GE Distributed Power and Clarke Energy Driving CSG LNG Expansion in Australia

GE Distributed Power and Clarke Energy Driving CSG LNG Expansion in Australia

GE Power & Water’s Distributed Power business said that GE’s Jenbacher gas engine authorized distributor for Australia, Clarke Energy,  has been selected to supply Australia Pacific LNG with 19 new Jenbacher J620 gas engines for two on-site power projects in rural Queensland.

The 3-megawatt (MW) gas engines will be used to generate a total of 57 MW of reliable electricity at two coal seam gas (CSG) processing facilities currently under construction. Australia Pacific LNG is an incorporated joint venture between Origin Energy, ConocoPhillips and Sinopec.

The first project at the Reedy Creek coal seam gas processing facility is an expansion of an existing 30 MW on-site power station installed in 2013 with 10 additional high-efficiency Jenbacher J620 gas engines, doubling the size of the plant to 20 units (60 MW). For the second project, Clarke Energy will supply the remaining nine Jenbacher J620 units for a temporary, 27-MW on-site power plant that will generate reliable electricity for the Eurombah Creek coal seam gas processing facility. Both projects will be owned, operated and maintained by Clarke Energy, with further support available from Clarke Energy’s network of field service technicians and staff already located at nearby sites.

After the two new power projects are completed, Australia Pacific LNG will have an installed fleet of 29 Jenbacher gas engines capable of producing a total of about 87 MW of power to support coal seam gas processing activities.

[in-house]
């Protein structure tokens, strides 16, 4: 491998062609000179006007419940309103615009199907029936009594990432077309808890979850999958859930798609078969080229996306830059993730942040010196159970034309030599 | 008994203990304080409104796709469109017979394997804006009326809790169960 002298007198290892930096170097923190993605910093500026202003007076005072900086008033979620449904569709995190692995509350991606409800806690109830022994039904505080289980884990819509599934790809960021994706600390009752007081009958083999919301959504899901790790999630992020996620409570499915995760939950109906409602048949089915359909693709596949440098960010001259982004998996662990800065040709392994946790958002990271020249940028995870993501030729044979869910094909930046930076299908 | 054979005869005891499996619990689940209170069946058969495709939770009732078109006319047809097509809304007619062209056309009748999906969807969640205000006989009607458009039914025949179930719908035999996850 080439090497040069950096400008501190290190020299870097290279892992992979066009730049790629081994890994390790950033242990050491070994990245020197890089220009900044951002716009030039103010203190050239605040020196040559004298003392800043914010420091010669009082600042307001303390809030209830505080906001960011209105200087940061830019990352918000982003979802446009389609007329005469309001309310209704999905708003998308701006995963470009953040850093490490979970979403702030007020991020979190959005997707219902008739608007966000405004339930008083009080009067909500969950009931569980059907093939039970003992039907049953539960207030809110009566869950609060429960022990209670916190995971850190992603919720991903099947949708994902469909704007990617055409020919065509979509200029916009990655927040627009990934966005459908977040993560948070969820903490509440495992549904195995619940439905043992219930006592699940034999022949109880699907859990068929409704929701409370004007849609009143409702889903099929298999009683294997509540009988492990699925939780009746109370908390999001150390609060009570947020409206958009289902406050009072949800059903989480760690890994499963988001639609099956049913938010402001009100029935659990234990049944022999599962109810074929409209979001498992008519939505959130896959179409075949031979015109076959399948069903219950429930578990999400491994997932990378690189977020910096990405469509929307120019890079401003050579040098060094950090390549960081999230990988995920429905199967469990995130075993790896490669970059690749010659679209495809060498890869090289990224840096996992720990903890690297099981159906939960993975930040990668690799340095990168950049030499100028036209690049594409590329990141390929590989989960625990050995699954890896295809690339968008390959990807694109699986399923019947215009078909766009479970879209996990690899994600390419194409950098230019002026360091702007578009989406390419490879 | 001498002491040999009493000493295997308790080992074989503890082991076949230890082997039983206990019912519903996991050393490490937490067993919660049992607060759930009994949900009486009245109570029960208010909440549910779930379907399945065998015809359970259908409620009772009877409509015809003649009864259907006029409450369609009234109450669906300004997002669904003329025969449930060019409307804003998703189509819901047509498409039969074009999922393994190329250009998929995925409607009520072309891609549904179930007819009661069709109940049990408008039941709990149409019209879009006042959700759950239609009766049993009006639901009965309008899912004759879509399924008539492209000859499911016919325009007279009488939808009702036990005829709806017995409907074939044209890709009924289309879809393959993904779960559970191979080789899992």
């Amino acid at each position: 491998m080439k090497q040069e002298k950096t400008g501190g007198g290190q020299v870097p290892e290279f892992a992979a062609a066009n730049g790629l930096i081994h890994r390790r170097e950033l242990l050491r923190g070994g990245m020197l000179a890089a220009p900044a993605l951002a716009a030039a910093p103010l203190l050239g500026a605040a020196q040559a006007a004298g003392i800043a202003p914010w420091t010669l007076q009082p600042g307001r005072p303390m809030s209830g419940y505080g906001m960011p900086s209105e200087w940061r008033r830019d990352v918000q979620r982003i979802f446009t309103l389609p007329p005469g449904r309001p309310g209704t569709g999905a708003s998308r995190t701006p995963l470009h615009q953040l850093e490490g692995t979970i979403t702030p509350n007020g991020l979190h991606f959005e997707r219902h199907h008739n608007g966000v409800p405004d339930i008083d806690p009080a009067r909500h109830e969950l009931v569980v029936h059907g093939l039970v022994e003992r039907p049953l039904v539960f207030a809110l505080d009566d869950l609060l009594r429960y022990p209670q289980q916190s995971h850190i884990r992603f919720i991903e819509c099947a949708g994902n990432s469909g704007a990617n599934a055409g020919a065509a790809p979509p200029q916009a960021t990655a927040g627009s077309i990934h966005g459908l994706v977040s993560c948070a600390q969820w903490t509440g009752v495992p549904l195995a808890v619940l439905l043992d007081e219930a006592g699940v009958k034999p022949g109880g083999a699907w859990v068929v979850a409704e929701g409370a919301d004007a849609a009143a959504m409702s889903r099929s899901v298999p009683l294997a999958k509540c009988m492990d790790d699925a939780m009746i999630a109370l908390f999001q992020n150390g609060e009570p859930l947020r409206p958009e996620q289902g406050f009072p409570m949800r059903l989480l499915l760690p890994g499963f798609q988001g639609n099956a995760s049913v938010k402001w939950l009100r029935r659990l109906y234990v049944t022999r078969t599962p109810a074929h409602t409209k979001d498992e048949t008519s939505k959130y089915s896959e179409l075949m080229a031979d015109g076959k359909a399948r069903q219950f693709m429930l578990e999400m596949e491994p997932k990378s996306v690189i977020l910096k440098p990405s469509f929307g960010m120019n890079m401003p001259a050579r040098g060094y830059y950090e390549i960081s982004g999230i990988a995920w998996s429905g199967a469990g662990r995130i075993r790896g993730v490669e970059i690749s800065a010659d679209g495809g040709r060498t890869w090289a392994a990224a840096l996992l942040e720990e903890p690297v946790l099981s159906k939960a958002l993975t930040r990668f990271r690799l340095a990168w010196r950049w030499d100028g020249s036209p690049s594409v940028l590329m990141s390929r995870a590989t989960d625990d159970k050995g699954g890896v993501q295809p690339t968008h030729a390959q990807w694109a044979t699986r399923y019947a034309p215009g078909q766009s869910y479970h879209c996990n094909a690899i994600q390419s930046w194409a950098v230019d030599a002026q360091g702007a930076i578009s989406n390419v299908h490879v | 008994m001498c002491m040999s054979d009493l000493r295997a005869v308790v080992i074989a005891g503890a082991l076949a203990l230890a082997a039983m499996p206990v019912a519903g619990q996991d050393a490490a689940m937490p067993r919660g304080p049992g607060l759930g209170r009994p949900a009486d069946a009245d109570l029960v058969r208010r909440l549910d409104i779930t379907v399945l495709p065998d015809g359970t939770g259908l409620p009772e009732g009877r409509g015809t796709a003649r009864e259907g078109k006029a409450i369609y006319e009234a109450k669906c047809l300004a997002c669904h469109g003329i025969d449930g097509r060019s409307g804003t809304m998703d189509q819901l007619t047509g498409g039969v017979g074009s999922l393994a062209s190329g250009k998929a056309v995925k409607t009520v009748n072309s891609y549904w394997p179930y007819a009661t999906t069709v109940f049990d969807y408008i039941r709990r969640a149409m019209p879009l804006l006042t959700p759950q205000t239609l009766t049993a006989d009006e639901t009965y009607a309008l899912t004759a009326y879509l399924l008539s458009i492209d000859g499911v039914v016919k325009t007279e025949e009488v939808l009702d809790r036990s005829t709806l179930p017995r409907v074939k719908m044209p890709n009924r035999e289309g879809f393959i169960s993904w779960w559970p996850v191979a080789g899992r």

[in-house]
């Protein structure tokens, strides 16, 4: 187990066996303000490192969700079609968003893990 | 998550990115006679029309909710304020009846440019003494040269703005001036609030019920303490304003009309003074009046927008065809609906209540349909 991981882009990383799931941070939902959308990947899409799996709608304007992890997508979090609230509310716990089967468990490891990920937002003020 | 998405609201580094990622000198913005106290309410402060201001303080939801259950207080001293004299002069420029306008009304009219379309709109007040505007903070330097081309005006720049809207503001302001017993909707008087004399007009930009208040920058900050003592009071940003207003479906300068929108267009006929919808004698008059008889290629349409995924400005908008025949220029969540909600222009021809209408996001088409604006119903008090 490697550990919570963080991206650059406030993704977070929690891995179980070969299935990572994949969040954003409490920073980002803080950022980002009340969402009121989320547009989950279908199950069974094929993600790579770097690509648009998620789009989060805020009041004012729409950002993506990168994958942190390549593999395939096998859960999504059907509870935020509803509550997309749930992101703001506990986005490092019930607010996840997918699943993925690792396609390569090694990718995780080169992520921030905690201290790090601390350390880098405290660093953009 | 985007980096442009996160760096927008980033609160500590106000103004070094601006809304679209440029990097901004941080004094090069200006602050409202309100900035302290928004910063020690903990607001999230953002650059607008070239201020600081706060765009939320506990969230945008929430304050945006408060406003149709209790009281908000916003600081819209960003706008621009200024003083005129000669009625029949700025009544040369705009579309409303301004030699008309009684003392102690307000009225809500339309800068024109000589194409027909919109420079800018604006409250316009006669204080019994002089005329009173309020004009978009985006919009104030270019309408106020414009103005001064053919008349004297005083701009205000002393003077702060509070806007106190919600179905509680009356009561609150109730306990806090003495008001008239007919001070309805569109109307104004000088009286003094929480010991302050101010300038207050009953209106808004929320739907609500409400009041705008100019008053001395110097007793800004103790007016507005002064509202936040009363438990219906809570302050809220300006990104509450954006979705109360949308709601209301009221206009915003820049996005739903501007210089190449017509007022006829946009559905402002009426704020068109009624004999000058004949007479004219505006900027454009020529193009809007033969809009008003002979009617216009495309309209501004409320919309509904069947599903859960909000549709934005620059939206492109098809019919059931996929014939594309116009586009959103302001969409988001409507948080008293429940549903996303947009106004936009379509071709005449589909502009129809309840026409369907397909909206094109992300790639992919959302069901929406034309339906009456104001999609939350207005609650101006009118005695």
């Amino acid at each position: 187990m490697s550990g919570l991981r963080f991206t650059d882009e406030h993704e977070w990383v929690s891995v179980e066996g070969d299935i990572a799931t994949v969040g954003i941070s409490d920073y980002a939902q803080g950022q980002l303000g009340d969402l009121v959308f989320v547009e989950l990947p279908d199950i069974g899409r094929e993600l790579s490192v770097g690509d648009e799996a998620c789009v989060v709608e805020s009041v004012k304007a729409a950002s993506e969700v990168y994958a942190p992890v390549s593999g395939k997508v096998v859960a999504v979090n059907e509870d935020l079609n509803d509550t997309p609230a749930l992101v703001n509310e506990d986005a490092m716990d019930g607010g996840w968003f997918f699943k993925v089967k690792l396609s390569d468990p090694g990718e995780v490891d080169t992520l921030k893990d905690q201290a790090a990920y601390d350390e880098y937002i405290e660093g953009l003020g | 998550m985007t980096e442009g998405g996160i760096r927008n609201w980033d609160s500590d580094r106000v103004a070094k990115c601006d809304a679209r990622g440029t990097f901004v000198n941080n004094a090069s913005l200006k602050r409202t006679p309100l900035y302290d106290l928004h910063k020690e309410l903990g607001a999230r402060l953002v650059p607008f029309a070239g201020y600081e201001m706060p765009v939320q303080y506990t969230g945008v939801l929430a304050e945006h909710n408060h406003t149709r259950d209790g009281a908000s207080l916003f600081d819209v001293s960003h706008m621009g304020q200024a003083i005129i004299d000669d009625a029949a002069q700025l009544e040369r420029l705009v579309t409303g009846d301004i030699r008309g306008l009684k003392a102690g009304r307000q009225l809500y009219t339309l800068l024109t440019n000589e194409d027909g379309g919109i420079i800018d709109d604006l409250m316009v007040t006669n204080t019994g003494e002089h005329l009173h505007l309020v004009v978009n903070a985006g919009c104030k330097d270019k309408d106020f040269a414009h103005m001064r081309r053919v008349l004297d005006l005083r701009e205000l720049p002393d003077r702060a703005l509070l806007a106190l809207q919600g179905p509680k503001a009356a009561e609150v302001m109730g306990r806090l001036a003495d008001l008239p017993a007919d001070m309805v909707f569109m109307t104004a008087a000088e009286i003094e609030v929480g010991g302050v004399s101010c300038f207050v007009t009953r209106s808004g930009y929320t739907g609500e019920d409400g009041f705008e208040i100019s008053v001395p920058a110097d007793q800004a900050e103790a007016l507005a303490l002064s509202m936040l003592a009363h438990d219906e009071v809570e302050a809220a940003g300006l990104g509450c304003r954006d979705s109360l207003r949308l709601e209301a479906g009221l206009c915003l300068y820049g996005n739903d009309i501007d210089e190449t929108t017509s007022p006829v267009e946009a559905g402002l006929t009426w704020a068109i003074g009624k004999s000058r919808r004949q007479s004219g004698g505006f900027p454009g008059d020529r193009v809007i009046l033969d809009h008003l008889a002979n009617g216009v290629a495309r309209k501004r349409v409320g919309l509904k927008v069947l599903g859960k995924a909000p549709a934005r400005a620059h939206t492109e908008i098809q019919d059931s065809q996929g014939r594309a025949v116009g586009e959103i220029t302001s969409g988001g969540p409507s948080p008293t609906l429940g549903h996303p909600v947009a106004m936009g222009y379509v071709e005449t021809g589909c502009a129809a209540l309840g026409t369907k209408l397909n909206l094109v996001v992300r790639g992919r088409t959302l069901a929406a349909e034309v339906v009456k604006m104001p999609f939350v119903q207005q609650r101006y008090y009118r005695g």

Clarke Energy was awarded the Eurombah Creek and Reedy Creek projects under a temporary power services agreement. The rental agreement calls for Clarke Energy to design and construct a fully operational temporary power station featuring the nine Jenbacher gas engines that will generate 27 MW at Eurombah Creek and 10 units generating 30 MW at Reedy Creek. The agreement is designed to provide the facilities with a constant power supply, using locally extracted coal seam gas, until permanent electrical infrastructure can be installed.

Lorraine Bolsinger, president and CEO of GE’s Distributed Power business noted that in addition to gas engines, GE also is seeing a strong demand for other power, water filtration and oil and gas production technologies and services in Australia as the country further develops its land-based and offshore energy infrastructure.

Both new power facilities will use Clarke Energy’s modular power station concept in which each gas engine generation set is housed in an individual enclosure. This concept, which has been proven to be successful at 12 other sites in Australia since 2006, incorporates many features to facilitate safer operation and maintenance. It also demonstrates a reliable performance under Australian outback conditions, including incorporation of Australian Standards, local legislation requirements and oil and gas industry best practices.

Press Release, May 27, 2014